Some years ago I was at a seminar on volunteering and the speaker made a statement I have never forgotten: “If every volunteer in the country went on strike, everything would collapse – hospitals, schools, libraries, charities…”
I myself have benefitted from the help of volunteers, when I came to England with my parents as a refugee from the Nazis and we were given, freely, everything needed for a normal life, including my education. My parents were of the view that gratitude for the shelter given to us by England and the English people was important. They wanted their four daughters to become professional women and contribute to the society that had supported them during their hardest times.
I have done my share of voluntary work over the years. Sometimes the result is immediately visible, such as a reading scheme in the local library where I heard children read and talked to them about their chosen book to increase their confidence and understanding.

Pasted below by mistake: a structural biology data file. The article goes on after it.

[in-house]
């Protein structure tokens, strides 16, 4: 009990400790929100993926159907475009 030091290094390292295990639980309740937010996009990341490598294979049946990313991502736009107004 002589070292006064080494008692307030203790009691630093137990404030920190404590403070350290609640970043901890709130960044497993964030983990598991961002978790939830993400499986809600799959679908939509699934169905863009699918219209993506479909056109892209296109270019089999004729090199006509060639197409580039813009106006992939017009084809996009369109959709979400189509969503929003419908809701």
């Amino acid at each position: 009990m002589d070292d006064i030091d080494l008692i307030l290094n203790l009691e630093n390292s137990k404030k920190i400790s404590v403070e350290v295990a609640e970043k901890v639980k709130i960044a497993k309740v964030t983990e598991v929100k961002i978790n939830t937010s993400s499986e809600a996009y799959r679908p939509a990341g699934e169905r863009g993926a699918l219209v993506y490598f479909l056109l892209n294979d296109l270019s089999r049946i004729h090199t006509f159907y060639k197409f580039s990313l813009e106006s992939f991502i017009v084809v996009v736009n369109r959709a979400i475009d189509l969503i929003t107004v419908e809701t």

Sometimes, as now in the office of Peace Direct, I cannot see the result of the work I am given. I stuff hundreds of envelopes with newsletters and appeals. My voluntary work doesn’t have a direct result on the essential conflict resolution work carried out by Peace Direct in countries far away, but I trust the staff here and feel confident that their actions – and mine – directly and indirectly can have a positive result.
People have different reasons for volunteering – they could have had help sometime during their life and want to return it to society; they could have been privileged all their lives and want to share some of their good fortune; they could be lonely and need to be in a sociable environment; they could be retired and missing work; or they could have a passion for a particular cause and want to give specific support and help to that cause. There could be personal reasons for choosing a particular charity – for example, a person with a family member suffering from a specific disability will often choose to work in that sector.
There are thousands of charities in the UK. My personal belief is that peace is the essential ingredient for a good life the world over and, in spite of increasing age, I do believe that there is hope for greater peace in the years to come.